When a manufacturer buys your vehicle back from you because it has been successfully proven that it was a lemon, this is known as a lemon buyback or manufacturer buyback. This means that the manufacturer must reimburse you for all payments toward the vehicle including the registration and licensing fees, payments, outstanding loans, and more.
Manufacturers will attempt to make deductions based upon mileage on the vehicle and anything you’ve added to your vehicle after the purchase, which is why it’s best to have a lawyer representing your best interests. Call the Law Offices of Howard D. Silver at 818-597-2610 to start protecting your rights.
If the manufacturer won’t buy your lemon back, they can pay a settlement which means you’ll keep the vehicle, but also receive cash back.
Vehicles can be considered “certified pre-owned” and still be covered under lemon law. If your pre-owned vehicle turns out to be a lemon, you can not only file suit under lemon law, but you may also be able to claim that the dealer didn’t thoroughly and accurately inspect the vehicle before sale for further compensation.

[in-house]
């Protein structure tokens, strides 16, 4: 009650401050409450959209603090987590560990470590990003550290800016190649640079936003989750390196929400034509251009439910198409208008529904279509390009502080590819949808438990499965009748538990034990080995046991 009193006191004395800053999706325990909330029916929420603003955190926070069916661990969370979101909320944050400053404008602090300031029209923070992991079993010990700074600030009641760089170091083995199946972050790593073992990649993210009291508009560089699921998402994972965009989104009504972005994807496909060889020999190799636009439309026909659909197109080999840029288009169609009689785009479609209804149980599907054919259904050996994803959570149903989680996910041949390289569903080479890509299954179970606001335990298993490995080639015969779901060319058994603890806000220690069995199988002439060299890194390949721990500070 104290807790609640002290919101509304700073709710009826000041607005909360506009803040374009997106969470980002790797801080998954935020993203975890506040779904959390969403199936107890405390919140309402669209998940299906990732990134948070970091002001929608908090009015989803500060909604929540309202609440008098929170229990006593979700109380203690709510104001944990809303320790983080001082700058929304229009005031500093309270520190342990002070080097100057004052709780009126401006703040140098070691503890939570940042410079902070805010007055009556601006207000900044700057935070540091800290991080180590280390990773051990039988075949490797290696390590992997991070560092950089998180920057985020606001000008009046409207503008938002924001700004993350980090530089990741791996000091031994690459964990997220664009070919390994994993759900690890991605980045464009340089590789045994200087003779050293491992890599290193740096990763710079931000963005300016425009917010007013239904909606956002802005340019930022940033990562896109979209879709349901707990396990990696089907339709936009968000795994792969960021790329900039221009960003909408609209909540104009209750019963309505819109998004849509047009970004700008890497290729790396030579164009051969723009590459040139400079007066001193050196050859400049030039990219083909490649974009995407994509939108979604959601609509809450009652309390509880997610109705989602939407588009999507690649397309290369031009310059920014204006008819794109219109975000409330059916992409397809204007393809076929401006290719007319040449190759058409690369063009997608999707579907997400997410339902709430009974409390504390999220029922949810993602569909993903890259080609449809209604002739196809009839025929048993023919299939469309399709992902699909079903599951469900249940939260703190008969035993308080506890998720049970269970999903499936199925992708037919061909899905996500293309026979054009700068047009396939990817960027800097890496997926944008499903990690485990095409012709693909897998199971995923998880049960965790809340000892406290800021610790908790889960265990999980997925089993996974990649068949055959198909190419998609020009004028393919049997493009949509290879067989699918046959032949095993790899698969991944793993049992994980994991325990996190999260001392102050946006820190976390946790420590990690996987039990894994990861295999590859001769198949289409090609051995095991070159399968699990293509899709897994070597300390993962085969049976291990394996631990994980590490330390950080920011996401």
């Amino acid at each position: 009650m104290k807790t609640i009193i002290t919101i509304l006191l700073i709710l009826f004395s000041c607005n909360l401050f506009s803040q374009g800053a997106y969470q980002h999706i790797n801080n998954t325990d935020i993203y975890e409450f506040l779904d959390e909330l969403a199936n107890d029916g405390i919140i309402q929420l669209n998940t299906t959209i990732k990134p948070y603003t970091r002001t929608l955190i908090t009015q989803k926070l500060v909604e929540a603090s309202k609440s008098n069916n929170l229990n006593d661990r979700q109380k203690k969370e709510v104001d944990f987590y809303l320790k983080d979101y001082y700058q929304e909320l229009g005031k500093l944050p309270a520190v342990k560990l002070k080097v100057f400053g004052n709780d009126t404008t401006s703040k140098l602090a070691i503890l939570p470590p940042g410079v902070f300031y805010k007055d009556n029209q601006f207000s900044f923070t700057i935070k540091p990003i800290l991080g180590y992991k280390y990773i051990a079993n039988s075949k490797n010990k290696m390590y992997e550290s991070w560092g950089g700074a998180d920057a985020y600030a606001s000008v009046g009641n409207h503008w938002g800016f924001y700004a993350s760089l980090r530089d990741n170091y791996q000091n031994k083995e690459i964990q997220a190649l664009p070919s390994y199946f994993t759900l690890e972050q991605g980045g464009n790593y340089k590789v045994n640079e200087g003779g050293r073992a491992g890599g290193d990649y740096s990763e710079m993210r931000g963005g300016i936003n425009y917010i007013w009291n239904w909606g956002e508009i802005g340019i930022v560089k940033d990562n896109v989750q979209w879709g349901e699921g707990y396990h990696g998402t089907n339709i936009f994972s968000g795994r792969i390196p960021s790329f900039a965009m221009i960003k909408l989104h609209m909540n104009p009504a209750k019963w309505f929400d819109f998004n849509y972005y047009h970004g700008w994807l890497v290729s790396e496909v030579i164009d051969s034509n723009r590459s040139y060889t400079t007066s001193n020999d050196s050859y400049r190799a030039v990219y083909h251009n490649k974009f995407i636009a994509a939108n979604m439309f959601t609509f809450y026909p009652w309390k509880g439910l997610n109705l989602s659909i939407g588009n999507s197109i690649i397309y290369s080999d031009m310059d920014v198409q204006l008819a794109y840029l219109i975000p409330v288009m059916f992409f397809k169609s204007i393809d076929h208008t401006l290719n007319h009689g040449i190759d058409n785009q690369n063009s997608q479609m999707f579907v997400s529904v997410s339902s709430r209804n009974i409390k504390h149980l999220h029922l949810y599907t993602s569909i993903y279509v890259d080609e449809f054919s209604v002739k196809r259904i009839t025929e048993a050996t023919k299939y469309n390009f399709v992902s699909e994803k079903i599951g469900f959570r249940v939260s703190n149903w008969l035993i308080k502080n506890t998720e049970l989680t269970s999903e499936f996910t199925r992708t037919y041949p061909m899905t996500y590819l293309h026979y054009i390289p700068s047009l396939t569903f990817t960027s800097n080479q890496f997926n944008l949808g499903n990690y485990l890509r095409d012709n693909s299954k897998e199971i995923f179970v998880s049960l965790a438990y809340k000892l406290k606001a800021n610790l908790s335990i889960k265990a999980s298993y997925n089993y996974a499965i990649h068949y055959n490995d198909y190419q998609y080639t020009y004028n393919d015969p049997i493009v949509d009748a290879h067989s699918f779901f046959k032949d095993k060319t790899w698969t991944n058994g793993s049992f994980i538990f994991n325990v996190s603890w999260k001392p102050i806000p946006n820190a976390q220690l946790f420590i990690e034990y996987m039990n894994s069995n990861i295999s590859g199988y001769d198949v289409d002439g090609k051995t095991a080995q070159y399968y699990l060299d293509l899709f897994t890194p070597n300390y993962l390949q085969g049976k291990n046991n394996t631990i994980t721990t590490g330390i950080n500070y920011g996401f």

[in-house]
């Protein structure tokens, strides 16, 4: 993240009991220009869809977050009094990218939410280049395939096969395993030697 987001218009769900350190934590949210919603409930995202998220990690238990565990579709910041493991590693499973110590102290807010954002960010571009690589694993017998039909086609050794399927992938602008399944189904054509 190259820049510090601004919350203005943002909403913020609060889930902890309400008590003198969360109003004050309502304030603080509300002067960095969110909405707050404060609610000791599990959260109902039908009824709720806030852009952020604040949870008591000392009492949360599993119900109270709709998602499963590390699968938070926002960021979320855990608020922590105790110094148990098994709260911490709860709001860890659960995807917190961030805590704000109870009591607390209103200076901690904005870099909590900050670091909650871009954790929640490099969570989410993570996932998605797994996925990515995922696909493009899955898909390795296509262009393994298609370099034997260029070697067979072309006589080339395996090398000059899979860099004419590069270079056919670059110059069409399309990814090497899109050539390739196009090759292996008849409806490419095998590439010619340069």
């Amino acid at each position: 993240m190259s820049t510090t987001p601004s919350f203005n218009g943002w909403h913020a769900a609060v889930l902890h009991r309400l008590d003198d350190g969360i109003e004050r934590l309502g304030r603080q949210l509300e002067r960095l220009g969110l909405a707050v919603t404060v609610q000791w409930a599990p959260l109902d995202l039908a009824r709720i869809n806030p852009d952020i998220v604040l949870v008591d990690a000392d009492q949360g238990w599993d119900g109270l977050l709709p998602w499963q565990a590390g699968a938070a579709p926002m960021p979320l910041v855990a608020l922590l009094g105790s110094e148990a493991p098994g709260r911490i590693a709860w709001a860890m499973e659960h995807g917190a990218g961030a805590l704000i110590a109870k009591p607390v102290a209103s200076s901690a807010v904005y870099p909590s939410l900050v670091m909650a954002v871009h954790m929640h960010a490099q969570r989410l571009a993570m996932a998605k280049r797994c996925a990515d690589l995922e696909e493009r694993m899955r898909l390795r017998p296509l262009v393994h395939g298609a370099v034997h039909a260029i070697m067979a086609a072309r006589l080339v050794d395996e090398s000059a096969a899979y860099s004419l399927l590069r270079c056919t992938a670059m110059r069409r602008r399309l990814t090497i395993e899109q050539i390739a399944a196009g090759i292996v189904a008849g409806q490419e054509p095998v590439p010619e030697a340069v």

Yes, but it only applies if you are the registered owner of not more than five vehicles. Click here to find out more about the types of lemon law.
Arbitration is an informal hearing between the manufactuer and the consumer. This can be done with or without an attorney representing you. However, our attorney always recommends contacting him first because manufacturers have teams in place for this exact occurrence and have more experience than the average person. Our attorney will help you get the answers and solutions you need.
A leased vehicle is covered in the exact same way as a purchased vehicle. If you believe it is a lemon, contact our attorney so we can help you get the manufacturer or dealer to buy it back from you.
California law stipulates that your vehicle must be bought and used for personal and family use, weigh less than 10,000 pounds, be covered by the manufacturer’s warranty, or be the chassis or chassis cab of a motor home.
To qualify under California lemon law, your vehicle’s defect must be a serious defect that can affect your vehicle’s functionality or your safety. This can include the following:
- Seat belts that malfunction